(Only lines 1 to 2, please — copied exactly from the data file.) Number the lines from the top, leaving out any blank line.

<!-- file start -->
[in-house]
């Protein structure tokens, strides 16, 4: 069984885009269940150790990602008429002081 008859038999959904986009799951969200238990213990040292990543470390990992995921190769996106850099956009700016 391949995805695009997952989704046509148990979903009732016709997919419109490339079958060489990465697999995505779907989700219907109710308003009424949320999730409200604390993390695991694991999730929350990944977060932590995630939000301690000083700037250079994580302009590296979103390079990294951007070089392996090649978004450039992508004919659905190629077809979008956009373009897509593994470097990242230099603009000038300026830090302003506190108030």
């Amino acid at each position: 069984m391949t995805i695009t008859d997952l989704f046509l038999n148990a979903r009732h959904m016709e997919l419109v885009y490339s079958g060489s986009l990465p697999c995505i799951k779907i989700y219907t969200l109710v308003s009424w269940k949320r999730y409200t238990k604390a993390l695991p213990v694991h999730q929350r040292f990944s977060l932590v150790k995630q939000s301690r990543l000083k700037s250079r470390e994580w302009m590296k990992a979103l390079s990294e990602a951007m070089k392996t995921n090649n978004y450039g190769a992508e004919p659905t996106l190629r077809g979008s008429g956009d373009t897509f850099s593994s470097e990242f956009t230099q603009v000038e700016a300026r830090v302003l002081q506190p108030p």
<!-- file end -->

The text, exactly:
[in-house]
């Protein structure tokens, strides 16, 4: 069984885009269940150790990602008429002081 008859038999959904986009799951969200238990213990040292990543470390990992995921190769996106850099956009700016 391949995805695009997952989704046509148990979903009732016709997919419109490339079958060489990465697999995505779907989700219907109710308003009424949320999730409200604390993390695991694991999730929350990944977060932590995630939000301690000083700037250079994580302009590296979103390079990294951007070089392996090649978004450039992508004919659905190629077809979008956009373009897509593994470097990242230099603009000038300026830090302003506190108030």